The opinion archive provides access to past opinion stories from Communications of the ACM and other sources by date.
A report on Thursday from a British government oversight group found that Chinese telecom-equipment maker Huawei has basic but deeply problematic flaws in its product code that create security risks.
Young animals gallop across fields, climb trees and immediately find their feet with enviable grace after they fall.
Criticism of big tech companies that track us across the internet without our informed consent misses a bigger picture: There are hundreds of ad-tracking companies that do the same, and regulators have been powerless to rein …
Call it the Great Convergence of Creepiness. The first bit, the uncanny valley, we're all familiar with by now: If a humanoid robot looks super realistic, but not quite realistic enough, it freaks us out.
The number of components in electronic circuits has doubled every two years since the 1960s—a trend known as Moore's law.
Two Boeing 737 Max 8 airplanes have crashed under similar circumstances in the past six months, one in October in Indonesia and the other in Ethiopia last week.
As you read this, over a million people are in flight. Close to a third of the commercial airplanes in the sky at any given moment are Boeing 737s: it is the best-selling jetliner in history.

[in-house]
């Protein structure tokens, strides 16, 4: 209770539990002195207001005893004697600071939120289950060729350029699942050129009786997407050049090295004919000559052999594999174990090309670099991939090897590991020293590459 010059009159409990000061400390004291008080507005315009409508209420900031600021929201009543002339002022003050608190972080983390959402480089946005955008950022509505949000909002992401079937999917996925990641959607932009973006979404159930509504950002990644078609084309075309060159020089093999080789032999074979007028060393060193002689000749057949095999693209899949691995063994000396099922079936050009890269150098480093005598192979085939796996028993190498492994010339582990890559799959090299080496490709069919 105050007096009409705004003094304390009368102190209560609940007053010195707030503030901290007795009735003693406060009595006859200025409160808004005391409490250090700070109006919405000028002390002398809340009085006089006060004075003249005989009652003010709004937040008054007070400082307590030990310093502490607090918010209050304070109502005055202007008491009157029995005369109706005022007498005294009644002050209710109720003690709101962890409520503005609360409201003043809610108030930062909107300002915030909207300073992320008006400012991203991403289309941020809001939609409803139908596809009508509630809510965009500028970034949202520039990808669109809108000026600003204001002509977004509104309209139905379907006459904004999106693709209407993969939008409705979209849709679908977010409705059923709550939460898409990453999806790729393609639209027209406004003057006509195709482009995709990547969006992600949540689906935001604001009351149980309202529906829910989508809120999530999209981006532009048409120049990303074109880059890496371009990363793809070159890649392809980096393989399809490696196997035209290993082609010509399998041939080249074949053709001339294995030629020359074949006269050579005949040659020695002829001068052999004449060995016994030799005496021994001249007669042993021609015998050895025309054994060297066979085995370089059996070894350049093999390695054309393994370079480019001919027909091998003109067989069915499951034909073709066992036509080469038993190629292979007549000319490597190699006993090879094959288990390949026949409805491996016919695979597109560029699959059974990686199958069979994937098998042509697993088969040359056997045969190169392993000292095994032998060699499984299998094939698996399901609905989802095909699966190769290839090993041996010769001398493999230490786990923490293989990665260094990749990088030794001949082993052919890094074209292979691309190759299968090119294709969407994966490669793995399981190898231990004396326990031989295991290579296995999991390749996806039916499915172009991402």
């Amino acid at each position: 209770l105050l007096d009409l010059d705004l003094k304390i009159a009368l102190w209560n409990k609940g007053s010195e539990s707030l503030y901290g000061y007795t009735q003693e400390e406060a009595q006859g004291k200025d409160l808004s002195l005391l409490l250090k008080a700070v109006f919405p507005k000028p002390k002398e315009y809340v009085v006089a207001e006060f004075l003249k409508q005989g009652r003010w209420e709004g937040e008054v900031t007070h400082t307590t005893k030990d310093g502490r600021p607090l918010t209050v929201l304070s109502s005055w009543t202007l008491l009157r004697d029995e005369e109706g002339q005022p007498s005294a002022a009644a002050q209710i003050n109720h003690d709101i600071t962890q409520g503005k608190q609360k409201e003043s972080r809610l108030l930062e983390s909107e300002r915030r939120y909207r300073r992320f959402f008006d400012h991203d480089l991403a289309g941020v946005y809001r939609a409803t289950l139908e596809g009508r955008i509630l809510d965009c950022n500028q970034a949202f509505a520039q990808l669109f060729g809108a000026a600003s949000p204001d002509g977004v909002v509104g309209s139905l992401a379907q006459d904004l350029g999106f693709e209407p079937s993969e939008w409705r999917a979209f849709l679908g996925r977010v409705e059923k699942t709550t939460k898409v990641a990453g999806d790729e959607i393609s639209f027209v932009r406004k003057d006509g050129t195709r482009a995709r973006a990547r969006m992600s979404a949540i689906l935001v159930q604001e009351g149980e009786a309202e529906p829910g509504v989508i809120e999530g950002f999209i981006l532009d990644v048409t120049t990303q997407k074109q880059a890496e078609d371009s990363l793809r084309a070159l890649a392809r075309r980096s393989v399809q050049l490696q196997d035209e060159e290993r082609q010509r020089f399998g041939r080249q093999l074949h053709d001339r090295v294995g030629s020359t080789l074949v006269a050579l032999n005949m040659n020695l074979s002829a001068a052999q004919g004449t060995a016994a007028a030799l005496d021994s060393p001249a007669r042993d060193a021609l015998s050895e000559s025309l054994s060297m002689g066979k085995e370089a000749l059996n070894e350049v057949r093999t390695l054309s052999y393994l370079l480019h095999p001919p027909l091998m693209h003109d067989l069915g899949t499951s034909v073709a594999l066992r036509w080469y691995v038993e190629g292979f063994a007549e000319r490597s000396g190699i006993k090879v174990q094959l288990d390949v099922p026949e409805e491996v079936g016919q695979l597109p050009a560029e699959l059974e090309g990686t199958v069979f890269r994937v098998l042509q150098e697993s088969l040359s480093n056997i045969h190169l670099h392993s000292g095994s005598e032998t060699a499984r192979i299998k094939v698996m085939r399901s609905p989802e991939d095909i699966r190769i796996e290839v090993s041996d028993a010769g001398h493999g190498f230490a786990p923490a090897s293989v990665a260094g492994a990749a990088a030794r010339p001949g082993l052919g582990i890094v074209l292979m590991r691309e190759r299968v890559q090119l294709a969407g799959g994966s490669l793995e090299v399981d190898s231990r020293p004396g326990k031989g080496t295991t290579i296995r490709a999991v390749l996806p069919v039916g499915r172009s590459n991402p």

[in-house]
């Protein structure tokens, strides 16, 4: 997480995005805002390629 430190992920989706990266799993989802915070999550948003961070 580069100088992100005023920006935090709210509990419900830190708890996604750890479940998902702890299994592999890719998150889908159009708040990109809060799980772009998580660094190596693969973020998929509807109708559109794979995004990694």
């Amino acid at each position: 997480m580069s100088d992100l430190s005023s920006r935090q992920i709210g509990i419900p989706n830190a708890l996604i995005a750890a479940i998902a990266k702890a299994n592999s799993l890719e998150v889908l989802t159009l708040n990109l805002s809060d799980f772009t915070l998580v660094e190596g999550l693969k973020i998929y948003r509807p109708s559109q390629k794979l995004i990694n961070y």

The fraying World Wide Web needs to rediscover its strengths and grow into maturity, its designer Tim Berners-Lee said on Monday, marking the 30th anniversary of the collaborative software project his supervisor initially dubbed…
Encryption should have limits. That's the message FBI Director Christopher Wray had for cybersecurity experts Tuesday.
At an industry event in Hanover, Maryland last week, former National Security Council cybersecurity policy coordinator and acting Homeland Security Advisor Rob Joyce—now back at the National Security Agency as senior advisor …
What are your most important tech tools for reporting in Shanghai, especially with a government known for surveillance?
It is unclear how many intelligent civilizations have arisen in the Milky Way galaxy so far, but if some have, a pressing question comes to mind: Were they or are they more intelligent than we are?
President Donald Trump's trade war with China has left a trail of economic wreckage across American industries from soybean farms to auto manufacturers.
Researchers, companies and countries around the world are racing to explore—and exploit—the possibilities of artificial intelligence technology.
The killer machines are coming. Robotic weapons that target and destroy without human supervision are poised to start a revolution in warfare comparable to the invention of gunpowder or the atomic bomb.
The hunt is on for materials that have exotic properties, to enhance quantum computers, touch screens and electronic displays, and to double the efficiency of solar cells, for example.
Considering the implications of the "link tax" provision of the proposed EU Directive for the Digital Single Market for traditional press publishers.
Time for balanced reflections on technology.
A discussion of the rapidly evolving realm of practical cyber security.
A call to rethink ethics and equity in computing education.
Envisioning computing education that both teaches and empowers.